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KBzine: the original kitchen and bathroom industry e-newssince 2002
28th January 2021


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Welcome to the




First, please accept my apologies for the late arrival of this issue of KBzine. Unfortunately I’ve been grappling with that hazard of modern living – running water!

Living at the foot of Epsom Downs means my water is incredibly chalky. I get through a kettle a year (goodness knows what’s happening to my insides!) and any clothes I iron invariably end up with limescale streaks which need rinsing off.

I’m about to choose a new bathroom but refused to do so until I’d had some sort of limescale inhibitor installed and although one went in a couple of months ago it sprang a leak last week and flooded the room.

My (ex) plumber installed a replacement, which he didn’t fit correctly and it leaked. In so doing, he also damaged the stopcock (causing it to leak) and an elbow joint which also started leaking. Although he’s been back most afternoons, each visit he’s made things worse and I’ve spent a great deal of time mopping up and emptying bowls I’d managed to squeeze under the low pipes.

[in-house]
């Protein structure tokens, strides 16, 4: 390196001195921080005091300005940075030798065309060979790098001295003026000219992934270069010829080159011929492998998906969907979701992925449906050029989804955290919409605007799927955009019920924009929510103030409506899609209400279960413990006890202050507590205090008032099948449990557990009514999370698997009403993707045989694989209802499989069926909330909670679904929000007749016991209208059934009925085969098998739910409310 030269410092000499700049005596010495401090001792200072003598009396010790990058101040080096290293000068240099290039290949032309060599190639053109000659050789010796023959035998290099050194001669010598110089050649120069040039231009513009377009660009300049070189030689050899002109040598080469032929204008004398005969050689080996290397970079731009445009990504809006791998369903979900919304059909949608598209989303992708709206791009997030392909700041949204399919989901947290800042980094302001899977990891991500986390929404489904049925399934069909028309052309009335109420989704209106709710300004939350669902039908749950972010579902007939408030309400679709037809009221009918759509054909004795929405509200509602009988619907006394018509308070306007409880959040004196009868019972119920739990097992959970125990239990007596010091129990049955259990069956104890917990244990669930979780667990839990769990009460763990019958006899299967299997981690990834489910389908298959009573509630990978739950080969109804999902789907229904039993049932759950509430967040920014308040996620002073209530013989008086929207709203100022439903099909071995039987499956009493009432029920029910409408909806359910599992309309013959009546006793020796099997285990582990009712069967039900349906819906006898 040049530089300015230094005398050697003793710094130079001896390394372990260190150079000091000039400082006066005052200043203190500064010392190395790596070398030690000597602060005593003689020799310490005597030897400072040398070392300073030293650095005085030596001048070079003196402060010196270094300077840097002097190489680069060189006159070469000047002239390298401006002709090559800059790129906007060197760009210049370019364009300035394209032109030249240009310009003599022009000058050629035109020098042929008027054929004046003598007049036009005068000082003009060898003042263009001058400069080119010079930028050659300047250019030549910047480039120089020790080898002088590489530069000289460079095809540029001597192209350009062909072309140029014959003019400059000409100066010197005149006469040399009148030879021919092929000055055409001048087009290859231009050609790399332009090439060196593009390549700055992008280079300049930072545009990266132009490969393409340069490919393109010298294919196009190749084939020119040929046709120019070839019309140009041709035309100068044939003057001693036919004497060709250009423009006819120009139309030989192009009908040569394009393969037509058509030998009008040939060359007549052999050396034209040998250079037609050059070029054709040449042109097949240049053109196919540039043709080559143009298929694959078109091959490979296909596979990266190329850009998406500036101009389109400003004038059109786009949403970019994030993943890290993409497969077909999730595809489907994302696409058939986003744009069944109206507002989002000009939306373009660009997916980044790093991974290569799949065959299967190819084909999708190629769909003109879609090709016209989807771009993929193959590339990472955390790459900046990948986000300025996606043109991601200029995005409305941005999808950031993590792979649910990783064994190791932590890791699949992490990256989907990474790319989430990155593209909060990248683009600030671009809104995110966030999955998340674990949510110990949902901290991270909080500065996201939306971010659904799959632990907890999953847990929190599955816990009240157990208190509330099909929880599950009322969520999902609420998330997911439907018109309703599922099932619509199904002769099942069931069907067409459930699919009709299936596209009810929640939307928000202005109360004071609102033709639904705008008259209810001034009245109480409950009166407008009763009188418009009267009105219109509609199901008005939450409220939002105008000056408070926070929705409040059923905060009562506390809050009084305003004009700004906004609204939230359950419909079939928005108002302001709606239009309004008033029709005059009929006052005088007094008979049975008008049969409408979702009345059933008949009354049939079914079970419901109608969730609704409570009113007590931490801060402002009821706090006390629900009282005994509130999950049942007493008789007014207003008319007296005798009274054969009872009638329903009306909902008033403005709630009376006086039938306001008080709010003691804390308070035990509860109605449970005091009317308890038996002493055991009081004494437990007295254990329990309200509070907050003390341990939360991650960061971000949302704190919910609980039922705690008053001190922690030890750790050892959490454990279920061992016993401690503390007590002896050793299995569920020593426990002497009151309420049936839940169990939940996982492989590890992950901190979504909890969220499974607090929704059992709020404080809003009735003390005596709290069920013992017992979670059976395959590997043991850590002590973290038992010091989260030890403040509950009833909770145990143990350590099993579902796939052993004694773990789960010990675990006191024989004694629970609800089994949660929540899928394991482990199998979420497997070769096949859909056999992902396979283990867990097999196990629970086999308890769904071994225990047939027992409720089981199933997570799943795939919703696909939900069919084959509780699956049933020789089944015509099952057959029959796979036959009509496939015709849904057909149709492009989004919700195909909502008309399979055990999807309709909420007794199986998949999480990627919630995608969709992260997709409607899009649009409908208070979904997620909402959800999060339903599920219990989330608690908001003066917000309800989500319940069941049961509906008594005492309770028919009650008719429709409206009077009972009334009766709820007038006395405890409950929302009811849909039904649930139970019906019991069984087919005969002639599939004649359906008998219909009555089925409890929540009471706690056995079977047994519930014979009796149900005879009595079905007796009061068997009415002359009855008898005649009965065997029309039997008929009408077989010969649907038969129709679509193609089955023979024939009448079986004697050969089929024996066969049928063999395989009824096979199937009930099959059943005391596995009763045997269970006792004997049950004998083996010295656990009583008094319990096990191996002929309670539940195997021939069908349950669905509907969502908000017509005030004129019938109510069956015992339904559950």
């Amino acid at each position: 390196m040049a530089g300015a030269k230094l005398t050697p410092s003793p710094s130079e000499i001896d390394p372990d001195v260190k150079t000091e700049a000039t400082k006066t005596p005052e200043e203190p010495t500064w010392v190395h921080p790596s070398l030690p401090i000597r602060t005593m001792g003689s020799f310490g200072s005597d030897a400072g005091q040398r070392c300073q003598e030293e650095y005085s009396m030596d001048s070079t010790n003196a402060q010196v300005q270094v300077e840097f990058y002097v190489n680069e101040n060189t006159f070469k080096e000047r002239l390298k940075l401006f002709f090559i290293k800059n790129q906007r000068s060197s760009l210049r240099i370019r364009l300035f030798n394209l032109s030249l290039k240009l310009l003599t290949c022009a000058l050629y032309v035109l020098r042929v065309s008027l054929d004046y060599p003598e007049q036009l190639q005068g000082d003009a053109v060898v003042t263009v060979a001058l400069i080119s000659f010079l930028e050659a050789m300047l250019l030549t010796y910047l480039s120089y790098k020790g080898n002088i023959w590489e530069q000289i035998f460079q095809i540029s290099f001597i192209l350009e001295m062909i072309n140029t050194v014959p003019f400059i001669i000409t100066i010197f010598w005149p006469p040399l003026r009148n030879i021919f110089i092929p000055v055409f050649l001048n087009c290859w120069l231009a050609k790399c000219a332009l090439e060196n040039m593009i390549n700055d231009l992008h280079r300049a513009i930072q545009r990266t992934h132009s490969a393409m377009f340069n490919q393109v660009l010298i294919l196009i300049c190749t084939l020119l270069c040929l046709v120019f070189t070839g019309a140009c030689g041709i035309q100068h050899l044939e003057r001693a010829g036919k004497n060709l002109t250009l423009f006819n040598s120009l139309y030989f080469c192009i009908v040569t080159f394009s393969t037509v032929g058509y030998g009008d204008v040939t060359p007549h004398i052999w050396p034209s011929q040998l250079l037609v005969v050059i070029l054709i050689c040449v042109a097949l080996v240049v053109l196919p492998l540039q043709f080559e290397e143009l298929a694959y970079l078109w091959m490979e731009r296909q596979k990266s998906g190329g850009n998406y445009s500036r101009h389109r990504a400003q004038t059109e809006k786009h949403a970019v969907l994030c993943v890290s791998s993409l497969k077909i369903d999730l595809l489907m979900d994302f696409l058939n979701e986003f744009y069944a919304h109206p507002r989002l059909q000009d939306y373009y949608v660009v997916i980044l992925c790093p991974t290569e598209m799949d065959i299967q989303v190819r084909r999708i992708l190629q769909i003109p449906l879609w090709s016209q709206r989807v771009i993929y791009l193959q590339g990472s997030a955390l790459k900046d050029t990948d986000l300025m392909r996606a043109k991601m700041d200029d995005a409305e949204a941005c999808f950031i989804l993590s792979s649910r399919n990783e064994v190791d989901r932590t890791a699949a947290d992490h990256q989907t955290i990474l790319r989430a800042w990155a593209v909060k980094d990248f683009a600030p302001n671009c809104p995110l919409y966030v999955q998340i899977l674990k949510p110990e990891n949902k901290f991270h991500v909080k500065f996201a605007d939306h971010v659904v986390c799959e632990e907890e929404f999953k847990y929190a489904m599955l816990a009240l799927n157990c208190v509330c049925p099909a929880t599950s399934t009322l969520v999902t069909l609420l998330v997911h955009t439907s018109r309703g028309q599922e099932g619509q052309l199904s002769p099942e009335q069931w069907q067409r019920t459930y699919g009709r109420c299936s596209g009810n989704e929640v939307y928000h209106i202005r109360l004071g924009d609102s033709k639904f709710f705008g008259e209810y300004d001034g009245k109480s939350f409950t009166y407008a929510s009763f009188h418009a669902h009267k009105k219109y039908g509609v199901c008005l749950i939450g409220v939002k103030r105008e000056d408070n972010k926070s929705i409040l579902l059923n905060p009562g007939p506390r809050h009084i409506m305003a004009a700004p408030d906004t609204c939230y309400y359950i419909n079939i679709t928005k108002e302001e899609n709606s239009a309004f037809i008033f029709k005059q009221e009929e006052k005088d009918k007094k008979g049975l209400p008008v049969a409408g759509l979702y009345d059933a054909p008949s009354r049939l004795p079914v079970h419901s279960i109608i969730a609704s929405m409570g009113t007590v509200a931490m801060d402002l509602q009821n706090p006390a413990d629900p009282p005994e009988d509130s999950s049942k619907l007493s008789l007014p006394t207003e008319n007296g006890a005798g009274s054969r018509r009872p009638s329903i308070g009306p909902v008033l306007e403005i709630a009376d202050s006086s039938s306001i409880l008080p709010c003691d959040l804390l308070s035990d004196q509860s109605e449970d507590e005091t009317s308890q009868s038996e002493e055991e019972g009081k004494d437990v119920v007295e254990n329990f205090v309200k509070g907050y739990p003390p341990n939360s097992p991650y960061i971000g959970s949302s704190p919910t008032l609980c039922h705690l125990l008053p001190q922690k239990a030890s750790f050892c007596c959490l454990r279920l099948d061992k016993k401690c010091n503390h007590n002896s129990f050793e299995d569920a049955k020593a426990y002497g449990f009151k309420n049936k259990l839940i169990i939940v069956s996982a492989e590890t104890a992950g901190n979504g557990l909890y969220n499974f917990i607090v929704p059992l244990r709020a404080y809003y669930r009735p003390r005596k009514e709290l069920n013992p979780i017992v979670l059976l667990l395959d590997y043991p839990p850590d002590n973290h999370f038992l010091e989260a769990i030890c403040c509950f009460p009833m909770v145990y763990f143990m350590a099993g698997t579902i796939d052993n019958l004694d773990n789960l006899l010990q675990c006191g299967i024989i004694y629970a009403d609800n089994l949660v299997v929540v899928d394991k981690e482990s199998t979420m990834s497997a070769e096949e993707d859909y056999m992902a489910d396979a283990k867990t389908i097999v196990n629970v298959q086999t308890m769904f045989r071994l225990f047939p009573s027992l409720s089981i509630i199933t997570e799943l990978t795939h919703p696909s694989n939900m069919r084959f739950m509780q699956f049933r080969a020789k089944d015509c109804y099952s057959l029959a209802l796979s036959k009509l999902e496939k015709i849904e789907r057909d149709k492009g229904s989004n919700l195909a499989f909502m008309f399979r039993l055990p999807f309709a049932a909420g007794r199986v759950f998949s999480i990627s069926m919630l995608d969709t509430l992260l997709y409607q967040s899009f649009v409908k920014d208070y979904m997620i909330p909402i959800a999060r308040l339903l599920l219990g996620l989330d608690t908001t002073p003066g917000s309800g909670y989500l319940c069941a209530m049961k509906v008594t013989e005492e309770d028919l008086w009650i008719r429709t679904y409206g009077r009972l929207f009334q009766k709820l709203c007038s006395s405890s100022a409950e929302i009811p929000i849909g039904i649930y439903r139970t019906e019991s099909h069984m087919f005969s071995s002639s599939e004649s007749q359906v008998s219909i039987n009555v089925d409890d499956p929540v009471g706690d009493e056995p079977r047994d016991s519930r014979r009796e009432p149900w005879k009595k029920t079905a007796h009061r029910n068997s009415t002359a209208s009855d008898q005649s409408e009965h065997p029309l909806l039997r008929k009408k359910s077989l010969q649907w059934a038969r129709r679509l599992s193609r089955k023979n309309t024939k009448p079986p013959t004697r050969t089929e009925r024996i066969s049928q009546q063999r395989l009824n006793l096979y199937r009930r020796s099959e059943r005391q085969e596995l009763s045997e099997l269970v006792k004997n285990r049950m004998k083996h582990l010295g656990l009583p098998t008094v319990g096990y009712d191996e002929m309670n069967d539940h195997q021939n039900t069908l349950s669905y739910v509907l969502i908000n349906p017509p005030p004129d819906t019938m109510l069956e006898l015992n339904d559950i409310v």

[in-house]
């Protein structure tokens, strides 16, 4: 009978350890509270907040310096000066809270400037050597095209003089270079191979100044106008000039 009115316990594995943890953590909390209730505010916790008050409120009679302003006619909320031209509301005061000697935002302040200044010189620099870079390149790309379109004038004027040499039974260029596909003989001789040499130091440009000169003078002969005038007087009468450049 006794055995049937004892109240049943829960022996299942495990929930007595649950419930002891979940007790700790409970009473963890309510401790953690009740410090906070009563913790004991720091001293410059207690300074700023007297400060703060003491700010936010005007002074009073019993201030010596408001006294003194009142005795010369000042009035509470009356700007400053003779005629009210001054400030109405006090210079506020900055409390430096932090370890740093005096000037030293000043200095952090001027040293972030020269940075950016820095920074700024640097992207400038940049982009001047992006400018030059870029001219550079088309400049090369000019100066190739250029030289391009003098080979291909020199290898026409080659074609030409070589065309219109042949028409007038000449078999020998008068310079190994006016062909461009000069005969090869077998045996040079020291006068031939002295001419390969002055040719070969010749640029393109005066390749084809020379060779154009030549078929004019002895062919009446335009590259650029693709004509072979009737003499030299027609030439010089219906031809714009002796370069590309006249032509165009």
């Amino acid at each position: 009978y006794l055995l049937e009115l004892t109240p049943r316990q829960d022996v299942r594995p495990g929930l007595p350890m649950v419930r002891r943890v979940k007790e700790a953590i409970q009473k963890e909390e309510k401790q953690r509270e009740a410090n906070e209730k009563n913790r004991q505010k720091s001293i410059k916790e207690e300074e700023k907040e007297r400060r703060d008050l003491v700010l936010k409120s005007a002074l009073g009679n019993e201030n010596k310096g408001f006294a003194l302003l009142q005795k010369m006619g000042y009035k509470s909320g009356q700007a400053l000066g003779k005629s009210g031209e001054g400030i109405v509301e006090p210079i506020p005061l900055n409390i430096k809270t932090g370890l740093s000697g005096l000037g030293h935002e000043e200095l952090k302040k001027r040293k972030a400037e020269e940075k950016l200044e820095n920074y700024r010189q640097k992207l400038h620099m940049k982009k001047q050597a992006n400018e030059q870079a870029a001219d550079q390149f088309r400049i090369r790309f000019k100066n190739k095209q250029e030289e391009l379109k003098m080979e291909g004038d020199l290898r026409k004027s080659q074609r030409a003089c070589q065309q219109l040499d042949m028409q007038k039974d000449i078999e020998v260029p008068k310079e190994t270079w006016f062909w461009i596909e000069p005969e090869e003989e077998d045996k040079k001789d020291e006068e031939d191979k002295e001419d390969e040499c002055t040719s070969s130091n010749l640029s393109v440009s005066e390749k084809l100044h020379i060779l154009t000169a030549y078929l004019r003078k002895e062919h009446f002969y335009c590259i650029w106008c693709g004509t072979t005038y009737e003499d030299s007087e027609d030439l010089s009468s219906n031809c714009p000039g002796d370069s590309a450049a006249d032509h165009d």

Having awoken to a flooded room yet again this morning, I called a different plumber who sorted the worsening leak this afternoon.

Trying to eradicate limescale has proved an expensive exercise but I can’t live with scummy tea and will be trying another solution…

As you may imagine, I’ve been rather stressed – so much so, that last evening (when I’d realised that whether my stopcock was open or not, I couldn’t stop the system leaking) I decided I may as well do some washing and found myself sat on a footstool in front of the machine, simply watching the washing churn. I was so tired, it didn’t seem to be an odd thing to be doing and it was quite therapeutic. As I sat there, I started thinking…

I’m so busy writing about wonderful innovations in these machines… the myriad of programmes offered, their ability to adjust the volume of water/detergent according to the load’s weight/soiling, eco functions, wool/hand washes, ‘smart’ functions which mean we can turn them on when leaving work so they’re ready to unload when we arrive home… that I forget what a wonderful invention they were.

Even without all these functions, they perfectly replicate the hundreds-of-years-old practice of bashing and kneading cloth on the rocks in rivers and lakes, to clean it.

That, in itself, is really clever, isn’t it?



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Jan Hobbs



4th November 2016

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